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Influx of migrants leads SMPC to call for better planning

2014-01-21 08:52 Global Times Web Editor: Li Yan

Shanghai Municipal People's Congress (SMPC) delegates from Yangpu and Minhang districts called for measures to make the population influx and urbanization take place in a planned and orderly fashion to deal with the pressures brought on by the city's growing population.

The proposal, which was put forward by 81 delegates from several districts, suggests that the municipal government should adopt comprehensive measures to promote residential dispersal to alleviate stress on the local hospitals, schools and other public resources in overpopulated areas.

The proposal echoed a government report in which Shanghai Mayor Yang Xiong said that the government will control the overall population and continue the implementation of a residency system based on a point system, as rapid population growth has strained the land and the environment.

Shanghai's population reached 23.8 million by 2012, including 9.6 million people from other areas of China, accounting for 40 percent of the total population, the proposal said.

"Research shows that Shanghai's population should be capped at 26 million, considering the city's area, natural resources and urban facilities. If the population continues to grow without rational planning and proper controls, Shanghai will lose its appeal and competitiveness, not to mention its ability to attract foreign companies to invest here," said Li Yiming, an SMPC delegate from Yangpu district who put forward the proposal.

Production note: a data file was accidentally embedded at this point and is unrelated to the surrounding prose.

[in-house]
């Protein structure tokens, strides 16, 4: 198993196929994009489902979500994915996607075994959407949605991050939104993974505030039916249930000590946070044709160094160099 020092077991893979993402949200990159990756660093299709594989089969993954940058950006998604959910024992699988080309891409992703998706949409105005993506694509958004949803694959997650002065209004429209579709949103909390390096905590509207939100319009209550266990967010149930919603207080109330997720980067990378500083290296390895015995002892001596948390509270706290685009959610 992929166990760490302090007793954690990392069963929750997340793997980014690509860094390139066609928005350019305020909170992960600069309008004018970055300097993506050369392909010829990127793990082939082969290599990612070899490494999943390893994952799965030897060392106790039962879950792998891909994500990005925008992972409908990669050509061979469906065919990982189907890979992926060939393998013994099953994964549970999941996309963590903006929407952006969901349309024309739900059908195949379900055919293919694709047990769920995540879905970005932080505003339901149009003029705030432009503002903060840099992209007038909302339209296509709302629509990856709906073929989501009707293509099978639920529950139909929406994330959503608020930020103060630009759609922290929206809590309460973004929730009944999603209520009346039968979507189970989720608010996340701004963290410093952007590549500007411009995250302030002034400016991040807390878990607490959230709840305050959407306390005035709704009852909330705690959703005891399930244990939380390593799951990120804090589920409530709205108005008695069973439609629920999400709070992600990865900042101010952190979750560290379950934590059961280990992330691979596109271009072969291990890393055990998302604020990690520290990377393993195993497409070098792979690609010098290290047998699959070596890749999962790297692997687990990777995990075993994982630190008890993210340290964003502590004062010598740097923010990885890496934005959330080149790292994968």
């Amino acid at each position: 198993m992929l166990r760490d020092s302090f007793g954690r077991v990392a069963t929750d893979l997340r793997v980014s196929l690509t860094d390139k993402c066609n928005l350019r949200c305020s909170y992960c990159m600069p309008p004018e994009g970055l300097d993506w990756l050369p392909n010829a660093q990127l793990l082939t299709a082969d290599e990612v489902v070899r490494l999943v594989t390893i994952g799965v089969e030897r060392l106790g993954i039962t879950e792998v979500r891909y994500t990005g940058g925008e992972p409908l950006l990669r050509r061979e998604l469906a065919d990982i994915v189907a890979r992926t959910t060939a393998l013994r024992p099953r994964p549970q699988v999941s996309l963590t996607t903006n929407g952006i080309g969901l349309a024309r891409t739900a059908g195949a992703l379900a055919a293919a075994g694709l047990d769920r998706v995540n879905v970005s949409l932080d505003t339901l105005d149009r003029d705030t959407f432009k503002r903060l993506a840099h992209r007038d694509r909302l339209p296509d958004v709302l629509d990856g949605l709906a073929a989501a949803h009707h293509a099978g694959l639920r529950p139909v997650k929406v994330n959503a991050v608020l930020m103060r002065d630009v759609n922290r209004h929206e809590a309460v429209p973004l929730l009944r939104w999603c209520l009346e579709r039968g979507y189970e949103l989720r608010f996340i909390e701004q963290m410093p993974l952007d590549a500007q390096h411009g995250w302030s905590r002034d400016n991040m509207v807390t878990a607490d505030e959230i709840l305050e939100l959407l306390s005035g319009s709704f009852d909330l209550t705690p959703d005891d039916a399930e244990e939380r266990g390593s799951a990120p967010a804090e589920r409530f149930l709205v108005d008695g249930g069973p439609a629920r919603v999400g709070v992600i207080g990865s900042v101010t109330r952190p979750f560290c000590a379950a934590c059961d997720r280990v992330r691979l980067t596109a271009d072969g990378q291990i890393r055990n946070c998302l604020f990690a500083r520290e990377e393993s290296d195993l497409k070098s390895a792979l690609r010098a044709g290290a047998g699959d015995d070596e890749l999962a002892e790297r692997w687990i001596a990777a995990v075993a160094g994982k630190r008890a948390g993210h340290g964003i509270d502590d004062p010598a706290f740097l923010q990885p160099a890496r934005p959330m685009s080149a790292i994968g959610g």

Many problems, such as traffic, a growing crime rate, and shortages of schools, hospitals and parking lots, stem from population growth that has outpaced infrastructure construction.

Li said residence permits should be given to those who have stable jobs in the city, rather than those with temporary jobs.

Shanghai should also develop more satellite towns close to downtown to help absorb migrants.

"Controlling the population influx doesn't mean that the city doesn't welcome people from other places. It's not that the city only needs talent from overseas, but skilled laborers as well," said Yu Yue, an SMPC delegate and deputy director of the Songjiang District Commission of Health and Family Planning.

Yu told the Global Times that the government should go beyond looking at the total number of inhabitants and pay closer attention to the quality and composition of the population.

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